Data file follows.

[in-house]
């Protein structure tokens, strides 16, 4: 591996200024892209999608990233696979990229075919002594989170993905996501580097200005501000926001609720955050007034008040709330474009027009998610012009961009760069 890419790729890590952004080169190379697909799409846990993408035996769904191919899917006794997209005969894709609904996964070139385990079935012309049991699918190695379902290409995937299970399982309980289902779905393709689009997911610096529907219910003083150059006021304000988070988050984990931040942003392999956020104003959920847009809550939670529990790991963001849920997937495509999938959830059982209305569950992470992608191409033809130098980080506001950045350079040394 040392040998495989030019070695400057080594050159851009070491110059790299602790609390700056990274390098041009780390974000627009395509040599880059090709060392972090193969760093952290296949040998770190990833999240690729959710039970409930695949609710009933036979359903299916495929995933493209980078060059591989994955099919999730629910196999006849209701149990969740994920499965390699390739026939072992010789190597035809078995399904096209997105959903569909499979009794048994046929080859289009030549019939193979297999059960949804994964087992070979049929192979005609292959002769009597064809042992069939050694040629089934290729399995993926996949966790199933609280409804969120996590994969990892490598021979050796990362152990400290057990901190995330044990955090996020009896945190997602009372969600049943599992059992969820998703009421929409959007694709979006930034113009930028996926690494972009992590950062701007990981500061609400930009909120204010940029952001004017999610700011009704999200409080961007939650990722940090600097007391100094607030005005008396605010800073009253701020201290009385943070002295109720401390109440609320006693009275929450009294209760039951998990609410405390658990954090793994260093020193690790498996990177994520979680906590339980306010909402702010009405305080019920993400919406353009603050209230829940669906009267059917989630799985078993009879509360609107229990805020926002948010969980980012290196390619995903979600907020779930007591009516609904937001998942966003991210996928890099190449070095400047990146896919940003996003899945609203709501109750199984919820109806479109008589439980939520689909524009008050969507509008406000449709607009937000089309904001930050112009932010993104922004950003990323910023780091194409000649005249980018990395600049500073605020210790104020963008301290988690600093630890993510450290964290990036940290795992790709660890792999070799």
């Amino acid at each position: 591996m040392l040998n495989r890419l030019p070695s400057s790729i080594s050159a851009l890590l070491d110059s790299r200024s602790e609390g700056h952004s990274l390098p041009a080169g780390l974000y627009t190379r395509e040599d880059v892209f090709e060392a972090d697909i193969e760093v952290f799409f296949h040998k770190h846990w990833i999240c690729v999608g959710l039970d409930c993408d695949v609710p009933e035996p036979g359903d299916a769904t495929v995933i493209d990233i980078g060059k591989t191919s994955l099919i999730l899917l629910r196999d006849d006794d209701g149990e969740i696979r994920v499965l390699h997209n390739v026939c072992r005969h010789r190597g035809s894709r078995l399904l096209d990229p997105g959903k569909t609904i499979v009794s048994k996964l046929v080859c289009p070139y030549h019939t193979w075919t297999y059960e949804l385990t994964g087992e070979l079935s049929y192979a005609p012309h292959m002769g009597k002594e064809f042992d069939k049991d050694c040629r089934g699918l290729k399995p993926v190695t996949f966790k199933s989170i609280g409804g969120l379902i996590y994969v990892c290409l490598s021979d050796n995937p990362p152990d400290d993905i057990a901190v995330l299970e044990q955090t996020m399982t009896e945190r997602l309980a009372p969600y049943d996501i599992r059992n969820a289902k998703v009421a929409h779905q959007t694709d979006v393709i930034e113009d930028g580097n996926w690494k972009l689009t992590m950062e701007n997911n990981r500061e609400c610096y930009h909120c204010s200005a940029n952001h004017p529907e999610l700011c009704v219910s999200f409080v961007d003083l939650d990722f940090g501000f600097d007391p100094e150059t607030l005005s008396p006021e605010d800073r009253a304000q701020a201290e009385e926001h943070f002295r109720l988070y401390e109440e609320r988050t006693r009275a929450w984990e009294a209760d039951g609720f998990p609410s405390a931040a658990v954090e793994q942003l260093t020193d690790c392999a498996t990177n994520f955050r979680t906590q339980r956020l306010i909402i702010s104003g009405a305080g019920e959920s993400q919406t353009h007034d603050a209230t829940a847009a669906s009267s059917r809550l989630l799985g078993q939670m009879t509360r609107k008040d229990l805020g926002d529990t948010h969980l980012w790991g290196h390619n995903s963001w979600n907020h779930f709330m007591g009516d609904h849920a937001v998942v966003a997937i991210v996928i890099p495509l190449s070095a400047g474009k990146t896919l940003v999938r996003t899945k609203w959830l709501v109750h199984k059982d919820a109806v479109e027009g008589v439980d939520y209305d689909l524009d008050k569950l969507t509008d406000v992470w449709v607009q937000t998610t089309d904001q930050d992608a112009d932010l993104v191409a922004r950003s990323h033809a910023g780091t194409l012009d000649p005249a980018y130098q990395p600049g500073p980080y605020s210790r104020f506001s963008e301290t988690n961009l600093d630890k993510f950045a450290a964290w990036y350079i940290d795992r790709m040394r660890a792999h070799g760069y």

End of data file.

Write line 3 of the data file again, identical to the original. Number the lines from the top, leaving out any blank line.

């Amino acid at each position: 591996m040392l040998n495989r890419l030019p070695s400057s790729i080594s050159a851009l890590l070491d110059s790299r200024s602790e609390g700056h952004s990274l390098p041009a080169g780390l974000y627009t190379r395509e040599d880059v892209f090709e060392a972090d697909i193969e760093v952290f799409f296949h040998k770190h846990w990833i999240c690729v999608g959710l039970d409930c993408d695949v609710p009933e035996p036979g359903d299916a769904t495929v995933i493209d990233i980078g060059k591989t191919s994955l099919i999730l899917l629910r196999d006849d006794d209701g149990e969740i696979r994920v499965l390699h997209n390739v026939c072992r005969h010789r190597g035809s894709r078995l399904l096209d990229p997105g959903k569909t609904i499979v009794s048994k996964l046929v080859c289009p070139y030549h019939t193979w075919t297999y059960e949804l385990t994964g087992e070979l079935s049929y192979a005609p012309h292959m002769g009597k002594e064809f042992d069939k049991d050694c040629r089934g699918l290729k399995p993926v190695t996949f966790k199933s989170i609280g409804g969120l379902i996590y994969v990892c290409l490598s021979d050796n995937p990362p152990d400290d993905i057990a901190v995330l299970e044990q955090t996020m399982t009896e945190r997602l309980a009372p969600y049943d996501i599992r059992n969820a289902k998703v009421a929409h779905q959007t694709d979006v393709i930034e113009d930028g580097n996926w690494k972009l689009t992590m950062e701007n997911n990981r500061e609400c610096y930009h909120c204010s200005a940029n952001h004017p529907e999610l700011c009704v219910s999200f409080v961007d003083l939650d990722f940090g501000f600097d007391p100094e150059t607030l005005s008396p006021e605010d800073r009253a304000q701020a201290e009385e926001h943070f002295r109720l988070y401390e109440e609320r988050t006693r009275a929450w984990e009294a209760d039951g609720f998990p609410s405390a931040a658990v954090e793994q942003l260093t020193d690790c392999a498996t990177n994520f955050r979680t906590q339980r956020l306010i909402i702010s104003g009405a305080g019920e959920s993400q919406t353009h007034d603050a209230t829940a847009a669906s009267s059917r809550l989630l799985g078993q939670m009879t509360r609107k008040d229990l805020g926002d529990t948010h969980l980012w790991g290196h390619n995903s963001w979600n907020h779930f709330m007591g009516d609904h849920a937001v998942v966003a997937i991210v996928i890099p495509l190449s070095a400047g474009k990146t896919l940003v999938r996003t899945k609203w959830l709501v109750h199984k059982d919820a109806v479109e027009g008589v439980d939520y209305d689909l524009d008050k569950l969507t509008d406000v992470w449709v607009q937000t998610t089309d904001q930050d992608a112009d932010l993104v191409a922004r950003s990323h033809a910023g780091t194409l012009d000649p005249a980018y130098q990395p600049g500073p980080y605020s210790r104020f506001s963008e301290t988690n961009l600093d630890k993510f950045a450290a964290w990036y350079i940290d795992r790709m040394r660890a792999h070799g760069y």